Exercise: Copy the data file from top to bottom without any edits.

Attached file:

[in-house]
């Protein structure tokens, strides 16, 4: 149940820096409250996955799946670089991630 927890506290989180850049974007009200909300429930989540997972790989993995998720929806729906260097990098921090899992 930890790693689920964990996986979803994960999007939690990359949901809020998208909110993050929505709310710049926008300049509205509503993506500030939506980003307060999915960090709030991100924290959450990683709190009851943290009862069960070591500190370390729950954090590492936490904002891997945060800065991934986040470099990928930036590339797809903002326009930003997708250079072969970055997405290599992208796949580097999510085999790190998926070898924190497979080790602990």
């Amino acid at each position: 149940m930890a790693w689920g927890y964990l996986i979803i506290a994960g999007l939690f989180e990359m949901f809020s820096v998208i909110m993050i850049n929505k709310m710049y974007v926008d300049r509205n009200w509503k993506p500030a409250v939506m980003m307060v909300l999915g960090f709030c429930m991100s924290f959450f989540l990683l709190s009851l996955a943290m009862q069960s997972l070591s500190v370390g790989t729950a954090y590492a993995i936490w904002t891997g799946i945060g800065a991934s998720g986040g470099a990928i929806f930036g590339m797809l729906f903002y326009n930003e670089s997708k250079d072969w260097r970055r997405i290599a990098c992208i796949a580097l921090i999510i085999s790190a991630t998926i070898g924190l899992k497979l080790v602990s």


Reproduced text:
[in-house]
């Protein structure tokens, strides 16, 4: 149940820096409250996955799946670089991630 927890506290989180850049974007009200909300429930989540997972790989993995998720929806729906260097990098921090899992 930890790693689920964990996986979803994960999007939690990359949901809020998208909110993050929505709310710049926008300049509205509503993506500030939506980003307060999915960090709030991100924290959450990683709190009851943290009862069960070591500190370390729950954090590492936490904002891997945060800065991934986040470099990928930036590339797809903002326009930003997708250079072969970055997405290599992208796949580097999510085999790190998926070898924190497979080790602990």
């Amino acid at each position: 149940m930890a790693w689920g927890y964990l996986i979803i506290a994960g999007l939690f989180e990359m949901f809020s820096v998208i909110m993050i850049n929505k709310m710049y974007v926008d300049r509205n009200w509503k993506p500030a409250v939506m980003m307060v909300l999915g960090f709030c429930m991100s924290f959450f989540l990683l709190s009851l996955a943290m009862q069960s997972l070591s500190v370390g790989t729950a954090y590492a993995i936490w904002t891997g799946i945060g800065a991934s998720g986040g470099a990928i929806f930036g590339m797809l729906f903002y326009n930003e670089s997708k250079d072969w260097r970055r997405i290599a990098c992208i796949a580097l921090i999510i085999s790190a991630t998926i070898g924190l899992k497979l080790v602990s």